Thursday, December 3, 2009

It works!


I picked several pumpkins about 5 weeks ago which weren't fully ripe, leaving several inches of the vine attached to the stem. Somewhere on these intertubes I'd read that partially ripe pumpkins can be finished off inside on a sunny windowsill this way. So I thought I'd give that a try. I'm happy to report that all but the smallest and greenest of those pumpkins now look fully ripe. We don't have great southern exposure from any window in our house; too many large shade trees that screen the light, even with bare branches. So the pumpkins ripened very slowly. But they did ripen. These underripe pumpkins I was able to salvage just about doubled our total pumpkin harvest.

Just thought some of you might like to know this trick for next year. Now to move the ripe pumpkins to the coolest room in the house. They like to be stored around 50 degrees F (10 C).

5 comments:

eatclosetohome said...

Would you post again when you eat them? I'm curious to know how the flavor is compared to field-ripe. I assume it won't be quite as rich, but will it come close, at least?

Emily

KiraAJ said...

one of my girlfriends had a huge harvest of pumkins but the spotty dusty mold that affected all our vines here in our area killed off many of the vines so she had alot of smallish green pie pumkins that were not anywhere near ripe she however left hers out on the back steps and they ripened! same with the last few ones she had in her laundry room they ripened perfectly she made pies with these said pumkins for thanksgiving and they were delish :)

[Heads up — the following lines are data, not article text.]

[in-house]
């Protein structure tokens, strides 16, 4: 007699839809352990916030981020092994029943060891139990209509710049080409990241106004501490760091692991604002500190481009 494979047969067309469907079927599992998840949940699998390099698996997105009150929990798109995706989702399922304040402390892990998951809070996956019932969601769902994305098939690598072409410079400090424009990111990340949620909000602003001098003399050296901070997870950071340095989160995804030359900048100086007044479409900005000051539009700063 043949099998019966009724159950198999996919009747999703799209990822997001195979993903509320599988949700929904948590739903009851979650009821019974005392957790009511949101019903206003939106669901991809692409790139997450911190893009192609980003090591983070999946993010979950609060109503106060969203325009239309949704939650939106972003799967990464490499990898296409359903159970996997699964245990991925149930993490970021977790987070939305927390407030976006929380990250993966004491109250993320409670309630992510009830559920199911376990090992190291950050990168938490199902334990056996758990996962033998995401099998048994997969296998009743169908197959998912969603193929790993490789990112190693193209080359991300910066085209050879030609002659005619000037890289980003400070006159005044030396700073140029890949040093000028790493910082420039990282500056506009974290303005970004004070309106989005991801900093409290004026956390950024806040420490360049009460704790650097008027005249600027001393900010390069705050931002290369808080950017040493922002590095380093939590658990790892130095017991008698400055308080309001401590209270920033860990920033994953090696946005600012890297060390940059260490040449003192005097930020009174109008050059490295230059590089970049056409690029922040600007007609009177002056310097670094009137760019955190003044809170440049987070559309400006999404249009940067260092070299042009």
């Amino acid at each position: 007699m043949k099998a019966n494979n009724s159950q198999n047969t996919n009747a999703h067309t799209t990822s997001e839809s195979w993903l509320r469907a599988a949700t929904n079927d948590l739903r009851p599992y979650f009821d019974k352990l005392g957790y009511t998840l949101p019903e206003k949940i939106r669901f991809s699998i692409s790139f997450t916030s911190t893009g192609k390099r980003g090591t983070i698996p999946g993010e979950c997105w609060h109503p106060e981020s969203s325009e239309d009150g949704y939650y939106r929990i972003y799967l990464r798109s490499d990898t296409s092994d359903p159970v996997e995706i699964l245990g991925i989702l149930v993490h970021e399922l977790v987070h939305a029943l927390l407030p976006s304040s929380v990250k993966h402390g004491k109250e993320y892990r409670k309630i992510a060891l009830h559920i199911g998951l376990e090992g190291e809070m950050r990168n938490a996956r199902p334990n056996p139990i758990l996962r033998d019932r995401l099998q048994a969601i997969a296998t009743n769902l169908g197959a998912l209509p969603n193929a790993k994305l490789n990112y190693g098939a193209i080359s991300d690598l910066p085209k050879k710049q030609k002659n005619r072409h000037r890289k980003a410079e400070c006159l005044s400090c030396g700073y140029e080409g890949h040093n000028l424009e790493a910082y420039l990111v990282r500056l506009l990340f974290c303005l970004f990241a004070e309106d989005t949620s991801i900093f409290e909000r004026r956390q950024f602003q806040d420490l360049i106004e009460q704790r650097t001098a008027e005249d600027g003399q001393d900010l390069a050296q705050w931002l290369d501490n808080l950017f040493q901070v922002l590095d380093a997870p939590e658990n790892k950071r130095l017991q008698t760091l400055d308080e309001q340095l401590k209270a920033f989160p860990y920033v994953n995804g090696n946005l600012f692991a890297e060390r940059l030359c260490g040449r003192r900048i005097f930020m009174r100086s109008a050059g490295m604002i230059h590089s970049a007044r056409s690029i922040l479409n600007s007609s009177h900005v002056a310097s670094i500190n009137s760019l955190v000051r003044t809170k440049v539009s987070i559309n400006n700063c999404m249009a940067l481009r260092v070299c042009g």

hickchick said...

good to know-thanks for sharing!
kris

Bec said...

Thanks for the info. Living in Australia, my vines are just about ready to start producing pumpkins. I'll keep this in mind should I need it. And I'd also like to know if there is much of a taste difference. xx B.

Kate said...

Emily, will do for sure. I suspect that there won't be much difference to detect, given that in my cooking pumpkin is usually paired with some pretty strong flavors (e.g. sage and parmesan, mint and garlic, ginger and tomato). The differences would have to be significant to be noticeable in those conditions. But yes, I'll post about it when I cook them.

Kira, glad to hear the pumpkin harvest was good in your neck of the woods.

Kris, anytime.

Bec, I wish you a bountiful pumpkin harvest this year. Keep an eye out for the promised report on pumpkins ripened off the vine.